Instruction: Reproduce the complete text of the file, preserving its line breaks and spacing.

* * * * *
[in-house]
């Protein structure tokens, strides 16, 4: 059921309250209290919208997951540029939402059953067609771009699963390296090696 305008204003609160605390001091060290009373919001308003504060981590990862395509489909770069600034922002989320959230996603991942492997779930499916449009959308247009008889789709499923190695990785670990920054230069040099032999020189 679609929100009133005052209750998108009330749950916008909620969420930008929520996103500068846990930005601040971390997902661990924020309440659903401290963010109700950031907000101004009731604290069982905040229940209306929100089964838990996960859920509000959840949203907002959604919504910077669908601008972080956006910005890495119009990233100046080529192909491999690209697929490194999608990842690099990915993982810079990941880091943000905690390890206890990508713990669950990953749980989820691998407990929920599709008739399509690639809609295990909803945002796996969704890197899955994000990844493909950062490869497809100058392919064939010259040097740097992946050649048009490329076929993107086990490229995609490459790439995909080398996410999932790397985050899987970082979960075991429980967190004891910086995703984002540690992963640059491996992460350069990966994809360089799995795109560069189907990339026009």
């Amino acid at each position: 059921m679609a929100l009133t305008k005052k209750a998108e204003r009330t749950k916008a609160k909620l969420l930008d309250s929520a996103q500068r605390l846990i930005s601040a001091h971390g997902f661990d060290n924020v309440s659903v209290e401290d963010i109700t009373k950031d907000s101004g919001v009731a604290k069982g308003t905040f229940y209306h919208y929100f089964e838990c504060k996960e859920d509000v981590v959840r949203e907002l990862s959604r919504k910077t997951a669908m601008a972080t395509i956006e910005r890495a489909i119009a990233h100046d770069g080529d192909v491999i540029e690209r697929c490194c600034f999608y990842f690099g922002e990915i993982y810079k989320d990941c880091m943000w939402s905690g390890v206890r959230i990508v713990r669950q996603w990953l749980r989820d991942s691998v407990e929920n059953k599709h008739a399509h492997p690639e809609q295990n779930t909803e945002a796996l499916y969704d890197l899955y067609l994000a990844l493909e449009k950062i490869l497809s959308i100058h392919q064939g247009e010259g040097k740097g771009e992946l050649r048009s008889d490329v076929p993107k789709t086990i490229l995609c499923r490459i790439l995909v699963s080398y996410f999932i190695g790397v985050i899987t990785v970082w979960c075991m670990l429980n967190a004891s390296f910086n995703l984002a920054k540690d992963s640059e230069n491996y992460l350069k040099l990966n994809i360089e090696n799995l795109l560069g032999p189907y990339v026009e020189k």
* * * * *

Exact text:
[in-house]
């Protein structure tokens, strides 16, 4: 059921309250209290919208997951540029939402059953067609771009699963390296090696 305008204003609160605390001091060290009373919001308003504060981590990862395509489909770069600034922002989320959230996603991942492997779930499916449009959308247009008889789709499923190695990785670990920054230069040099032999020189 679609929100009133005052209750998108009330749950916008909620969420930008929520996103500068846990930005601040971390997902661990924020309440659903401290963010109700950031907000101004009731604290069982905040229940209306929100089964838990996960859920509000959840949203907002959604919504910077669908601008972080956006910005890495119009990233100046080529192909491999690209697929490194999608990842690099990915993982810079990941880091943000905690390890206890990508713990669950990953749980989820691998407990929920599709008739399509690639809609295990909803945002796996969704890197899955994000990844493909950062490869497809100058392919064939010259040097740097992946050649048009490329076929993107086990490229995609490459790439995909080398996410999932790397985050899987970082979960075991429980967190004891910086995703984002540690992963640059491996992460350069990966994809360089799995795109560069189907990339026009």
């Amino acid at each position: 059921m679609a929100l009133t305008k005052k209750a998108e204003r009330t749950k916008a609160k909620l969420l930008d309250s929520a996103q500068r605390l846990i930005s601040a001091h971390g997902f661990d060290n924020v309440s659903v209290e401290d963010i109700t009373k950031d907000s101004g919001v009731a604290k069982g308003t905040f229940y209306h919208y929100f089964e838990c504060k996960e859920d509000v981590v959840r949203e907002l990862s959604r919504k910077t997951a669908m601008a972080t395509i956006e910005r890495a489909i119009a990233h100046d770069g080529d192909v491999i540029e690209r697929c490194c600034f999608y990842f690099g922002e990915i993982y810079k989320d990941c880091m943000w939402s905690g390890v206890r959230i990508v713990r669950q996603w990953l749980r989820d991942s691998v407990e929920n059953k599709h008739a399509h492997p690639e809609q295990n779930t909803e945002a796996l499916y969704d890197l899955y067609l994000a990844l493909e449009k950062i490869l497809s959308i100058h392919q064939g247009e010259g040097k740097g771009e992946l050649r048009s008889d490329v076929p993107k789709t086990i490229l995609c499923r490459i790439l995909v699963s080398y996410f999932i190695g790397v985050i899987t990785v970082w979960c075991m670990l429980n967190a004891s390296f910086n995703l984002a920054k540690d992963s640059e230069n491996y992460l350069k040099l990966n994809i360089e090696n799995l795109l560069g032999p189907y990339v026009e020189k």